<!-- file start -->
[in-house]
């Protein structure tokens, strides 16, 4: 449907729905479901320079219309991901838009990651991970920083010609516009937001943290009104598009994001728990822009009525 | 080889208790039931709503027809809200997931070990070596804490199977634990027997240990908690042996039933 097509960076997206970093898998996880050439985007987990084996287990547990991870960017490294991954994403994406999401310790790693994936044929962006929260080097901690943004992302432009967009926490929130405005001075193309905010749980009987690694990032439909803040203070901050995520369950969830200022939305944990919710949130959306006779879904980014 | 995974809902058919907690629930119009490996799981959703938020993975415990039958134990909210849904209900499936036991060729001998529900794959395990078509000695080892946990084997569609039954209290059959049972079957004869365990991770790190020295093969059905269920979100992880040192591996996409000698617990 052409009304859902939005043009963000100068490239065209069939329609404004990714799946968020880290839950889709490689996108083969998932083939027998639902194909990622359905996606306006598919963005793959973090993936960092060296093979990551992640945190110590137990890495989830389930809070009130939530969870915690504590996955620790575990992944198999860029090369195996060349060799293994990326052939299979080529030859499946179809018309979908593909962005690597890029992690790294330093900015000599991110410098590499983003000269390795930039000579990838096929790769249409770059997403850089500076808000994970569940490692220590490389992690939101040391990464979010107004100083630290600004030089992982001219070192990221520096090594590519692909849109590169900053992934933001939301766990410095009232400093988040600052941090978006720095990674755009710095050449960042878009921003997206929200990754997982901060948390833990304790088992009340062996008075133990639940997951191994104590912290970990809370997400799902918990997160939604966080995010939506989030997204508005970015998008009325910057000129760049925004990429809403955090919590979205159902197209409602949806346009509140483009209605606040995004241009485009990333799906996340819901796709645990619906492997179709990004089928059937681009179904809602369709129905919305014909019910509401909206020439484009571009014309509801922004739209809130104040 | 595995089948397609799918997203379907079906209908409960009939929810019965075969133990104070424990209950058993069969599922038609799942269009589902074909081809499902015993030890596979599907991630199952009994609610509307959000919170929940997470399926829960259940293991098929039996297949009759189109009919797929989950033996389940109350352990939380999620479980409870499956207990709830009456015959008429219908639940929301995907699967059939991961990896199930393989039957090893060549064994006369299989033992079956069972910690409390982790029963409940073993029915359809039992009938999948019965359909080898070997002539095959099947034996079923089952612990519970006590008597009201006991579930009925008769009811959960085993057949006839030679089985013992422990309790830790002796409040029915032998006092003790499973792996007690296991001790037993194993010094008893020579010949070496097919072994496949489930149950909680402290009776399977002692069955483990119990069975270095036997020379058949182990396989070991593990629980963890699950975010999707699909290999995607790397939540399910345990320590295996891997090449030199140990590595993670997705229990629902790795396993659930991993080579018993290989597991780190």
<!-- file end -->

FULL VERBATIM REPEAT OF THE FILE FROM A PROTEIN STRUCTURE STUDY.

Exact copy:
[in-house]
């Protein structure tokens, strides 16, 4: 449907729905479901320079219309991901838009990651991970920083010609516009937001943290009104598009994001728990822009009525 | 080889208790039931709503027809809200997931070990070596804490199977634990027997240990908690042996039933 097509960076997206970093898998996880050439985007987990084996287990547990991870960017490294991954994403994406999401310790790693994936044929962006929260080097901690943004992302432009967009926490929130405005001075193309905010749980009987690694990032439909803040203070901050995520369950969830200022939305944990919710949130959306006779879904980014 | 995974809902058919907690629930119009490996799981959703938020993975415990039958134990909210849904209900499936036991060729001998529900794959395990078509000695080892946990084997569609039954209290059959049972079957004869365990991770790190020295093969059905269920979100992880040192591996996409000698617990 052409009304859902939005043009963000100068490239065209069939329609404004990714799946968020880290839950889709490689996108083969998932083939027998639902194909990622359905996606306006598919963005793959973090993936960092060296093979990551992640945190110590137990890495989830389930809070009130939530969870915690504590996955620790575990992944198999860029090369195996060349060799293994990326052939299979080529030859499946179809018309979908593909962005690597890029992690790294330093900015000599991110410098590499983003000269390795930039000579990838096929790769249409770059997403850089500076808000994970569940490692220590490389992690939101040391990464979010107004100083630290600004030089992982001219070192990221520096090594590519692909849109590169900053992934933001939301766990410095009232400093988040600052941090978006720095990674755009710095050449960042878009921003997206929200990754997982901060948390833990304790088992009340062996008075133990639940997951191994104590912290970990809370997400799902918990997160939604966080995010939506989030997204508005970015998008009325910057000129760049925004990429809403955090919590979205159902197209409602949806346009509140483009209605606040995004241009485009990333799906996340819901796709645990619906492997179709990004089928059937681009179904809602369709129905919305014909019910509401909206020439484009571009014309509801922004739209809130104040 | 595995089948397609799918997203379907079906209908409960009939929810019965075969133990104070424990209950058993069969599922038609799942269009589902074909081809499902015993030890596979599907991630199952009994609610509307959000919170929940997470399926829960259940293991098929039996297949009759189109009919797929989950033996389940109350352990939380999620479980409870499956207990709830009456015959008429219908639940929301995907699967059939991961990896199930393989039957090893060549064994006369299989033992079956069972910690409390982790029963409940073993029915359809039992009938999948019965359909080898070997002539095959099947034996079923089952612990519970006590008597009201006991579930009925008769009811959960085993057949006839030679089985013992422990309790830790002796409040029915032998006092003790499973792996007690296991001790037993194993010094008893020579010949070496097919072994496949489930149950909680402290009776399977002692069955483990119990069975270095036997020379058949182990396989070991593990629980963890699950975010999707699909290999995607790397939540399910345990320590295996891997090449030199140990590595993670997705229990629902790795396993659930991993080579018993290989597991780190």